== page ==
“We need to tell dad. Wait, I’m talking to myself. Hey, you guys there?” Nobody answered back. “What’s my name, our name?” Again, no one answered. He didn’t know if he was one person or three.
A translucent green materialized around the frame of the mirror and intensified until it filled the room. He plucked the mirror off the wall and a certain oddness peered back at him….
(If you enjoyed this snippet and would like to continue reading more, follow the link to the book in the book’s title above. It is free on Kindle Unlimited. The Kindle version is $8.99 on Amazon).
A Personal Starting Point Biography
Ever since I read a short story my elder sister wrote when I was a pre-teen, I wanted to write stories. Then I began reading mystery books for young adults and wanted to write even more. There was just one problem. I didn’t know how to go about doing that. At the time I didn’t understand there was a process or a particular structure in regards to writing a story let alone writing a book. After all, I was only 10.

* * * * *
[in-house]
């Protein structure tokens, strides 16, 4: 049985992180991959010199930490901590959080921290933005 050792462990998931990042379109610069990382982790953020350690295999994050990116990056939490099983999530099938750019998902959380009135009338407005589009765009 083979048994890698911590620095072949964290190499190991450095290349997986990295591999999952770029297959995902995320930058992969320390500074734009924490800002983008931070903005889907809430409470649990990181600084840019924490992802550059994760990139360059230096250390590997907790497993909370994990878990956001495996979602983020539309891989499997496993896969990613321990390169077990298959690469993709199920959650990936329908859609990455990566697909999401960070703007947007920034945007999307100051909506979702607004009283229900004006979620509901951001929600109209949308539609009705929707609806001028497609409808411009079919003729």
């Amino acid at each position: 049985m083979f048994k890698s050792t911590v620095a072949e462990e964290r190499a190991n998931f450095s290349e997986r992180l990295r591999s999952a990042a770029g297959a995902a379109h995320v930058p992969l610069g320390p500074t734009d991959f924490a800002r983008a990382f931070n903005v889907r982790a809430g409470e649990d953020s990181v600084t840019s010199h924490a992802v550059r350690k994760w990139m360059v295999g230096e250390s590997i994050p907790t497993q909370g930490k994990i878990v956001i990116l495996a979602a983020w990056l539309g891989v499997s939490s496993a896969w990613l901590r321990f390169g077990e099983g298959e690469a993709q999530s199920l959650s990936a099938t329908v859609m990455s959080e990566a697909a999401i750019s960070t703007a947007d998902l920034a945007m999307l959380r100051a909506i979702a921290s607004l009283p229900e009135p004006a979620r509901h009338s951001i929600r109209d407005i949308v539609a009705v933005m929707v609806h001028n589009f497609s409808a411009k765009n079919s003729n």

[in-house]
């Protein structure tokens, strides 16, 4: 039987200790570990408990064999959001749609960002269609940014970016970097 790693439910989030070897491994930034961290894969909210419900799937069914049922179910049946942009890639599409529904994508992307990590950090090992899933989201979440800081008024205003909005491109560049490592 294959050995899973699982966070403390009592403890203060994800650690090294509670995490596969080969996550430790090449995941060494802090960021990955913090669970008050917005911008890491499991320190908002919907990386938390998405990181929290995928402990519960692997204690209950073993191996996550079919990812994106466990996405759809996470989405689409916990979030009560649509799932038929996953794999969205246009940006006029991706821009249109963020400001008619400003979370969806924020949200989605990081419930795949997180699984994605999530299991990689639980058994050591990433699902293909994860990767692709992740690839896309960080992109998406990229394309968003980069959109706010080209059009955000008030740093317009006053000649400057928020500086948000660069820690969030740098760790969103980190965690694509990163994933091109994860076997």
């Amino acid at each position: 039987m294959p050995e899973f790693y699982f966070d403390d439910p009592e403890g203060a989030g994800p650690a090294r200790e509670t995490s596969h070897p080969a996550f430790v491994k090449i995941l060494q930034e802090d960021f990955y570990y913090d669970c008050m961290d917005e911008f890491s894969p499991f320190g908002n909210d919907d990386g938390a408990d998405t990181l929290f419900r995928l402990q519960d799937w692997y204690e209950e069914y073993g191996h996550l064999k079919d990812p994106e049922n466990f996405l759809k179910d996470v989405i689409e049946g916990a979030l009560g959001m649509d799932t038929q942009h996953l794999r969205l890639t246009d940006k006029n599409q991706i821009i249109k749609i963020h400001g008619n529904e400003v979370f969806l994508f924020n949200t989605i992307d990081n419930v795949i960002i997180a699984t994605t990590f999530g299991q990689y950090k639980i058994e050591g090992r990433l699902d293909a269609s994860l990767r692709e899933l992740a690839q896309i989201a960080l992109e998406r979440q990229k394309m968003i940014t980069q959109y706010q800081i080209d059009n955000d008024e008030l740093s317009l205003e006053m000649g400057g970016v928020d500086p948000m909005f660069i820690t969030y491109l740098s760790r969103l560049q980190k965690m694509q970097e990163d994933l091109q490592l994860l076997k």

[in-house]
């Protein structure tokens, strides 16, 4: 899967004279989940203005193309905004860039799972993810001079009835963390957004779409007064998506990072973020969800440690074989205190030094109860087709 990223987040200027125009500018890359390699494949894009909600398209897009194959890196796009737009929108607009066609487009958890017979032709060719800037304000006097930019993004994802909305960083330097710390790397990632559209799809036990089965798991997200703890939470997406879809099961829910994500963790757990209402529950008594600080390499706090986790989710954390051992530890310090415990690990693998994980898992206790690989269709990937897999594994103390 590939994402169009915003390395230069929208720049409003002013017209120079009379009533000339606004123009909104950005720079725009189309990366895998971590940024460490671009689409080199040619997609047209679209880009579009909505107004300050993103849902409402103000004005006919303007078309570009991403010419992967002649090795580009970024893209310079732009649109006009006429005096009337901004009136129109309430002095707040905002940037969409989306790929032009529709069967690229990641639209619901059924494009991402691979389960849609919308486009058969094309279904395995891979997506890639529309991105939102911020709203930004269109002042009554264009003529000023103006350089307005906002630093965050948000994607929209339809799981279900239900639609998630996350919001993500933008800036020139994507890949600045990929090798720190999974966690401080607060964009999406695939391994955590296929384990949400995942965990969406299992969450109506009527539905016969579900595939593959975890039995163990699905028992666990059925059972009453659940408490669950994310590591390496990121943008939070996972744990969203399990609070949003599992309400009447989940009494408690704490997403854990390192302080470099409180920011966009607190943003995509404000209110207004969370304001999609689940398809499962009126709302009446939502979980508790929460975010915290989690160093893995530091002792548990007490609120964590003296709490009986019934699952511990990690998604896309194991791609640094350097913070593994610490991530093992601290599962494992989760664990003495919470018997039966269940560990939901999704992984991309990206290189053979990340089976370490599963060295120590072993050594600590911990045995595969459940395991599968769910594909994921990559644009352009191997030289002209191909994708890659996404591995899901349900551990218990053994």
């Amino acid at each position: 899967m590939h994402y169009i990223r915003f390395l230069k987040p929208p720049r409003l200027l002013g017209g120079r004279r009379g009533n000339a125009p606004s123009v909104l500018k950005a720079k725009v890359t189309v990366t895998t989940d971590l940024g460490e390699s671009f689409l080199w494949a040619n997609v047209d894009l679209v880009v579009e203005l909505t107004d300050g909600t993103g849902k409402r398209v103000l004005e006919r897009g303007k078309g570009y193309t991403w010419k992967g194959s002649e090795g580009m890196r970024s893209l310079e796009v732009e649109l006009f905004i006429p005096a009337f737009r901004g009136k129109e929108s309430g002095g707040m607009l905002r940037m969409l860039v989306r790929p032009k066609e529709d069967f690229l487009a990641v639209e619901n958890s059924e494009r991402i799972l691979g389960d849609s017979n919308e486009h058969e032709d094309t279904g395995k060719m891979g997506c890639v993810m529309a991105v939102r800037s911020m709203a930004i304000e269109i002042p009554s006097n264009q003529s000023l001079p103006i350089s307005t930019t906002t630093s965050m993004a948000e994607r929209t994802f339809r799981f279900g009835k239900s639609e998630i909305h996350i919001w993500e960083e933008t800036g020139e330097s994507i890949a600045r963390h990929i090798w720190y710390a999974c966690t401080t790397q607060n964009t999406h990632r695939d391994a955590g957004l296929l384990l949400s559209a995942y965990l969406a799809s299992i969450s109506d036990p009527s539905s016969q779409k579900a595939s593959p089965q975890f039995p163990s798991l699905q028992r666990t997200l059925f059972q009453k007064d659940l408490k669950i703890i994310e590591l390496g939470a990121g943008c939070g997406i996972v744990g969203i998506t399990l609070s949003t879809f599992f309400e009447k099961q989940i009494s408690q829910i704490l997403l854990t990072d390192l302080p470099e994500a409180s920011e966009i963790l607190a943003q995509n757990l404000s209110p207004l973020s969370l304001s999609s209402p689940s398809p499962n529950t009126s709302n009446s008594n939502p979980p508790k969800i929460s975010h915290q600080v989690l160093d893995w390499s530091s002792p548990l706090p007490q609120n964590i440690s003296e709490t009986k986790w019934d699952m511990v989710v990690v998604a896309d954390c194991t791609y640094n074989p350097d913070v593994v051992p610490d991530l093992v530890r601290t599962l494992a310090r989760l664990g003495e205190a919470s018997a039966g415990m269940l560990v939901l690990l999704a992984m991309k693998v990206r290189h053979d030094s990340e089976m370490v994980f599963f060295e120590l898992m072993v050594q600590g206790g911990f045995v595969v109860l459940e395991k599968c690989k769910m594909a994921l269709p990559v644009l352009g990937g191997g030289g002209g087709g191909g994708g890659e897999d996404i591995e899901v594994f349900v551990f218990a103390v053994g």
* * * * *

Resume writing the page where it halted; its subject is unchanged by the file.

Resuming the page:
In high school in one of my English classes, we were assigned to write a short story. Now, I don’t remember what the lesson was surrounding this assignment or if the teacher taught us an in depth lesson on how to write one, but I wrote one. My mom praised it and thought the world of it. I, however, was more critical of it. I felt there was more I needed to know. As I recall, I could have done more with my characters and added more conflict and/or suspense. I don’t remember what grade I received for the story, but I know it was a passing grade. I wouldn’t get back to writing creatively until my late 20’s.